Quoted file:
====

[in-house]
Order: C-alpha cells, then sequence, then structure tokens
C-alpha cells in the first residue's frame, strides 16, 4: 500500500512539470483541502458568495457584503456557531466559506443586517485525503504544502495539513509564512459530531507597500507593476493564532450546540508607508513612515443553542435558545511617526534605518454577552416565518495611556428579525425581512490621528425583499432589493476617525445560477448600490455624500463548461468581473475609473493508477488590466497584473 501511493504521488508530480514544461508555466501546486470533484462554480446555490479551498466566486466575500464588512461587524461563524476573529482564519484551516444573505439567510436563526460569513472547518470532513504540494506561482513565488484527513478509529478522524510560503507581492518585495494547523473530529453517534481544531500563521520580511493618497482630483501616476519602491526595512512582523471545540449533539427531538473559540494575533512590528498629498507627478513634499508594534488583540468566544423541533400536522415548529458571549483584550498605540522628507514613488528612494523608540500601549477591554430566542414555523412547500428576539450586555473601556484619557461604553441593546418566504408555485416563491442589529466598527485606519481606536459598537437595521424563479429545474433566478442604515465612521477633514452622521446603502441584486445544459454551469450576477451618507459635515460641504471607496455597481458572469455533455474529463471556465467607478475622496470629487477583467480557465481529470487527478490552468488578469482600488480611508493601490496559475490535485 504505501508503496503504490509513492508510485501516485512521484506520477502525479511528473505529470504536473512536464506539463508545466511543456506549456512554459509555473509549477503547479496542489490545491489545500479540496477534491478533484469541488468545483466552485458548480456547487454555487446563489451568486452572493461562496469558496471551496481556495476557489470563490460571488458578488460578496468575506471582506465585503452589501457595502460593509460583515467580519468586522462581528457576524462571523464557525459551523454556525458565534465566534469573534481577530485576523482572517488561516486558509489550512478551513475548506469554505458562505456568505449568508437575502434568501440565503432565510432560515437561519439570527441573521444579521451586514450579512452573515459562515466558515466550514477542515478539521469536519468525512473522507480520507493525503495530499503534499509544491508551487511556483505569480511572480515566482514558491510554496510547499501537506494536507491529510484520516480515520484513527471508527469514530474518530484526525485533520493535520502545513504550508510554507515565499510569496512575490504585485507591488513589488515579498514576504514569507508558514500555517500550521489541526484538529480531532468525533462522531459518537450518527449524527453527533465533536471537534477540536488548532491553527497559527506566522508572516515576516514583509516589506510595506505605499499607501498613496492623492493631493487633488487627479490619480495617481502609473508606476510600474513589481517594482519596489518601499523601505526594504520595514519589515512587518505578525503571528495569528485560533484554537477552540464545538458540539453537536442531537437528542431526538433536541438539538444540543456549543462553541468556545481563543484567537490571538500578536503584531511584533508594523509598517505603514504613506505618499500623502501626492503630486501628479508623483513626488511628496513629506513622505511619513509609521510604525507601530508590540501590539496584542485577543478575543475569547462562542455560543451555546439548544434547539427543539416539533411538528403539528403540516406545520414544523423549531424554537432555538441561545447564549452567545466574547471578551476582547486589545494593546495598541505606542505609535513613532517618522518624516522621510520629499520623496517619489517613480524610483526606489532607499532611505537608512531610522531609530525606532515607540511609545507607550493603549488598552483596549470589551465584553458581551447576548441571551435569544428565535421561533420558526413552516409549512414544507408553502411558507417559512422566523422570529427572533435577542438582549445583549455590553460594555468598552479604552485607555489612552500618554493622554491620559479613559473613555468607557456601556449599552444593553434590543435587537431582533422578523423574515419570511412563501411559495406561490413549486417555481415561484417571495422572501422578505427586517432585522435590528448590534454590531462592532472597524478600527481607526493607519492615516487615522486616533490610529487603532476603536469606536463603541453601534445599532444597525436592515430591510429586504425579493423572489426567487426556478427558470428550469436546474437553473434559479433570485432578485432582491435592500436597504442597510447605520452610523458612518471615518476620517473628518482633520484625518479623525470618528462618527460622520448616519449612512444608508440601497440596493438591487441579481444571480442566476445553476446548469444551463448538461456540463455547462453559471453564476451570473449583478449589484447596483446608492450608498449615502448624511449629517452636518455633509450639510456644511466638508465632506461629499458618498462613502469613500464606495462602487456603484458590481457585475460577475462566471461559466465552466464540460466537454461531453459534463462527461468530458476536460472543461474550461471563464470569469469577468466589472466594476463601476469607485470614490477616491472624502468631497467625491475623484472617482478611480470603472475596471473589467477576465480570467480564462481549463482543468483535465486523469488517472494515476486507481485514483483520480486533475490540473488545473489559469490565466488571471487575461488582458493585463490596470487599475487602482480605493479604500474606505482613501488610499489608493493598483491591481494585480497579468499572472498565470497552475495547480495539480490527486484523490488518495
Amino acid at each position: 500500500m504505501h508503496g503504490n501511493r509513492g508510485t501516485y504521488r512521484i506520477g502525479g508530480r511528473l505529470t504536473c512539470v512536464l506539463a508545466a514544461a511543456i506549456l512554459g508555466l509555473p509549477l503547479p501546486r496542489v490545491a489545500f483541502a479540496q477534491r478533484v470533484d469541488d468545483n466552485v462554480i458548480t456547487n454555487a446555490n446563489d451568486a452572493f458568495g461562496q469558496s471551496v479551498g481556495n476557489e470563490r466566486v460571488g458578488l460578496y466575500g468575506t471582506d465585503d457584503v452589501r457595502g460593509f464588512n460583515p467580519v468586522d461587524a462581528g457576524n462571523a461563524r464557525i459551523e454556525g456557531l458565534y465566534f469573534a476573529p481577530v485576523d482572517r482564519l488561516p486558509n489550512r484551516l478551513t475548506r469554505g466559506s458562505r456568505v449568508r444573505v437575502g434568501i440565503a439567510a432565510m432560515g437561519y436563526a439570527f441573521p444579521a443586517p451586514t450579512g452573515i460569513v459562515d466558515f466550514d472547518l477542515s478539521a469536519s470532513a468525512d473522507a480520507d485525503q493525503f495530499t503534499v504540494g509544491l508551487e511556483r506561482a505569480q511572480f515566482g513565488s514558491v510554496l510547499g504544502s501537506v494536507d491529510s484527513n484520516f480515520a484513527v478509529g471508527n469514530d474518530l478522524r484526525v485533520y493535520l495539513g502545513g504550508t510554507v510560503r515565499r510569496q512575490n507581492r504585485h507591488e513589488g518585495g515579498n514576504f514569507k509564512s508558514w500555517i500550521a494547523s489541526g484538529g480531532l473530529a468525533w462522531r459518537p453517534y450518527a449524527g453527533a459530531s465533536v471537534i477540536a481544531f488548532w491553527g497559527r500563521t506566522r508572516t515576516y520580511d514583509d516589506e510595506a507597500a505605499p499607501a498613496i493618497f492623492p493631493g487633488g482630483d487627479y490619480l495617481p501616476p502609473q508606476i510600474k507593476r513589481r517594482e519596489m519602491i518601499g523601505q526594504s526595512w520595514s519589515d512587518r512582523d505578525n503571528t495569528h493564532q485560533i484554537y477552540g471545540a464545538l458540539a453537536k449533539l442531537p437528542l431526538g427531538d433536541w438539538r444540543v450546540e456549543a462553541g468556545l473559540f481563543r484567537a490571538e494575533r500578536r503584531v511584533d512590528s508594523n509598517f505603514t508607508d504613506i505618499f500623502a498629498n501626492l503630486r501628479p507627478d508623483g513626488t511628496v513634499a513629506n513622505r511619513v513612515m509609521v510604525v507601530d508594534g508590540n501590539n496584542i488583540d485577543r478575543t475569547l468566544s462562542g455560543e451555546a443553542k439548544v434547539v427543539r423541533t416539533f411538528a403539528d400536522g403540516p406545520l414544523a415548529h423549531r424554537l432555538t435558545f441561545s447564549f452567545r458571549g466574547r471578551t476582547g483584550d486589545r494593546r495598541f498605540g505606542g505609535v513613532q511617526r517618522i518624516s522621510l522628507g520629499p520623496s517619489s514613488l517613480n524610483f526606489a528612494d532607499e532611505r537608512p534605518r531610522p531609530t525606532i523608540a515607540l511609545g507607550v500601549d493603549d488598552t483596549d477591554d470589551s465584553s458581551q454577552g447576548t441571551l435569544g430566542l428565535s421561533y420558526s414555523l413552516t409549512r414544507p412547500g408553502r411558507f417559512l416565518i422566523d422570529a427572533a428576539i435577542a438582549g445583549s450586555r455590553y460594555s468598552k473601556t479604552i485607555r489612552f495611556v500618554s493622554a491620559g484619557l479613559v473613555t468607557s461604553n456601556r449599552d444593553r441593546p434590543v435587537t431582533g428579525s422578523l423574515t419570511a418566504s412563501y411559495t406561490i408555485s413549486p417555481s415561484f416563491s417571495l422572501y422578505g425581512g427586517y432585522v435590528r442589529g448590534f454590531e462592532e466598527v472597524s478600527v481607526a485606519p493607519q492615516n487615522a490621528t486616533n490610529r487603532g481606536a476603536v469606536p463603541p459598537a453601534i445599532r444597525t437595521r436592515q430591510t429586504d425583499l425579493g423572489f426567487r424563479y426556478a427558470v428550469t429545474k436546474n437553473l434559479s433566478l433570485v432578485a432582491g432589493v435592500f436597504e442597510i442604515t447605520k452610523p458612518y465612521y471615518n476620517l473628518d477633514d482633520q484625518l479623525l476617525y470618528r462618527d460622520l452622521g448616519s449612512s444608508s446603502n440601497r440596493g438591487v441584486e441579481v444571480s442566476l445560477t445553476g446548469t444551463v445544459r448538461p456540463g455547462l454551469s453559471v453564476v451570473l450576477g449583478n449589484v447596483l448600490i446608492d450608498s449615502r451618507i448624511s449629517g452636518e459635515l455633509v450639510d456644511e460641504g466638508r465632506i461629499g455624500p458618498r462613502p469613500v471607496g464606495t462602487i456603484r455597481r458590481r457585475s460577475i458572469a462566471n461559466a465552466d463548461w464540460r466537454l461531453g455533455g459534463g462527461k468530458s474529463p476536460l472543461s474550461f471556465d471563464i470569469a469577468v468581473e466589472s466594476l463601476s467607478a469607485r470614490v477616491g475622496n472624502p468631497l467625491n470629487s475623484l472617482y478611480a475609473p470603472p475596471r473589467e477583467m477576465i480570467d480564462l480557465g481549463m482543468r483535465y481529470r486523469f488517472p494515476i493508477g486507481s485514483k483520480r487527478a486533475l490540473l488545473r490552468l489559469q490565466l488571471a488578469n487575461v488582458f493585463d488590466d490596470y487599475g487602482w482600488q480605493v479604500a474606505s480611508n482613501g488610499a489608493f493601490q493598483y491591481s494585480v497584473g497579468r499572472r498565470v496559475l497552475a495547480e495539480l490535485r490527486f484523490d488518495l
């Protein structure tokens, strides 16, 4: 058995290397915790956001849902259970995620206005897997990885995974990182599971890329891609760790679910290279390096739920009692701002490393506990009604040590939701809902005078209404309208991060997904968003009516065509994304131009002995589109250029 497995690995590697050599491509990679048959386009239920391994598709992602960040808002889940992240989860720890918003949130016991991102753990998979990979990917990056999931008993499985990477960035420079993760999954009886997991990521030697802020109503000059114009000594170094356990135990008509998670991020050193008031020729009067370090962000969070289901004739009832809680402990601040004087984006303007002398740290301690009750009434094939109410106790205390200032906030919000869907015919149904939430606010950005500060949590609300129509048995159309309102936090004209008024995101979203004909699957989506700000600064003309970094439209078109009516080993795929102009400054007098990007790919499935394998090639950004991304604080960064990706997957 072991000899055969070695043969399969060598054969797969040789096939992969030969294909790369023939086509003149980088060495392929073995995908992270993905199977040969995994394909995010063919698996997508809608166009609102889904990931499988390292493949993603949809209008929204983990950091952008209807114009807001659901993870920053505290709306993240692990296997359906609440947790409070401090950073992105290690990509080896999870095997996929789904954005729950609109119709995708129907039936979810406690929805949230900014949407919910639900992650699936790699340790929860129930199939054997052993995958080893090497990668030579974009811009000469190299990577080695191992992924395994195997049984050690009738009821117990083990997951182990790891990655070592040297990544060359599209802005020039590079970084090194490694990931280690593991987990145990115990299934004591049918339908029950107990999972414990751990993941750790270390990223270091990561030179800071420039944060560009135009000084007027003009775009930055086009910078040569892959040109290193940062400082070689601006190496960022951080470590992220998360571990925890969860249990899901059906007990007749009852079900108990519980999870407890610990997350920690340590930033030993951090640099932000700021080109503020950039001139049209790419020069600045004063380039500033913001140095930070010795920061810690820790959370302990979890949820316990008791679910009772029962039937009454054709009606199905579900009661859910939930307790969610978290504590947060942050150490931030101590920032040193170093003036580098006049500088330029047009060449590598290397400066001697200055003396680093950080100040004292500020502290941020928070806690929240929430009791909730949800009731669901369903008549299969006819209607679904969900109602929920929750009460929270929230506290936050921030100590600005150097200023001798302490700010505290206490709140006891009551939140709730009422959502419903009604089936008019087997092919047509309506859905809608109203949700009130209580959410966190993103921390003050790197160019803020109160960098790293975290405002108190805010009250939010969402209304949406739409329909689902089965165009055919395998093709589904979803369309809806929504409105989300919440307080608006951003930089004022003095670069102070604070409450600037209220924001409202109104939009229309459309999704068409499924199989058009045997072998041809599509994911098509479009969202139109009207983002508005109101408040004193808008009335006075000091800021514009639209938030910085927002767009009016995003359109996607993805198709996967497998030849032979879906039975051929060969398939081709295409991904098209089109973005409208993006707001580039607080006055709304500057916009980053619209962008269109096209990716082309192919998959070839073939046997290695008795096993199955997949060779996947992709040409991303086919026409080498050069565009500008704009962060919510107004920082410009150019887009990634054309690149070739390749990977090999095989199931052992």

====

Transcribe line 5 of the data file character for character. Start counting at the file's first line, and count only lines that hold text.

């Protein structure tokens, strides 16, 4: 058995290397915790956001849902259970995620206005897997990885995974990182599971890329891609760790679910290279390096739920009692701002490393506990009604040590939701809902005078209404309208991060997904968003009516065509994304131009002995589109250029 497995690995590697050599491509990679048959386009239920391994598709992602960040808002889940992240989860720890918003949130016991991102753990998979990979990917990056999931008993499985990477960035420079993760999954009886997991990521030697802020109503000059114009000594170094356990135990008509998670991020050193008031020729009067370090962000969070289901004739009832809680402990601040004087984006303007002398740290301690009750009434094939109410106790205390200032906030919000869907015919149904939430606010950005500060949590609300129509048995159309309102936090004209008024995101979203004909699957989506700000600064003309970094439209078109009516080993795929102009400054007098990007790919499935394998090639950004991304604080960064990706997957 072991000899055969070695043969399969060598054969797969040789096939992969030969294909790369023939086509003149980088060495392929073995995908992270993905199977040969995994394909995010063919698996997508809608166009609102889904990931499988390292493949993603949809209008929204983990950091952008209807114009807001659901993870920053505290709306993240692990296997359906609440947790409070401090950073992105290690990509080896999870095997996929789904954005729950609109119709995708129907039936979810406690929805949230900014949407919910639900992650699936790699340790929860129930199939054997052993995958080893090497990668030579974009811009000469190299990577080695191992992924395994195997049984050690009738009821117990083990997951182990790891990655070592040297990544060359599209802005020039590079970084090194490694990931280690593991987990145990115990299934004591049918339908029950107990999972414990751990993941750790270390990223270091990561030179800071420039944060560009135009000084007027003009775009930055086009910078040569892959040109290193940062400082070689601006190496960022951080470590992220998360571990925890969860249990899901059906007990007749009852079900108990519980999870407890610990997350920690340590930033030993951090640099932000700021080109503020950039001139049209790419020069600045004063380039500033913001140095930070010795920061810690820790959370302990979890949820316990008791679910009772029962039937009454054709009606199905579900009661859910939930307790969610978290504590947060942050150490931030101590920032040193170093003036580098006049500088330029047009060449590598290397400066001697200055003396680093950080100040004292500020502290941020928070806690929240929430009791909730949800009731669901369903008549299969006819209607679904969900109602929920929750009460929270929230506290936050921030100590600005150097200023001798302490700010505290206490709140006891009551939140709730009422959502419903009604089936008019087997092919047509309506859905809608109203949700009130209580959410966190993103921390003050790197160019803020109160960098790293975290405002108190805010009250939010969402209304949406739409329909689902089965165009055919395998093709589904979803369309809806929504409105989300919440307080608006951003930089004022003095670069102070604070409450600037209220924001409202109104939009229309459309999704068409499924199989058009045997072998041809599509994911098509479009969202139109009207983002508005109101408040004193808008009335006075000091800021514009639209938030910085927002767009009016995003359109996607993805198709996967497998030849032979879906039975051929060969398939081709295409991904098209089109973005409208993006707001580039607080006055709304500057916009980053619209962008269109096209990716082309192919998959070839073939046997290695008795096993199955997949060779996947992709040409991303086919026409080498050069565009500008704009962060919510107004920082410009150019887009990634054309690149070739390749990977090999095989199931052992």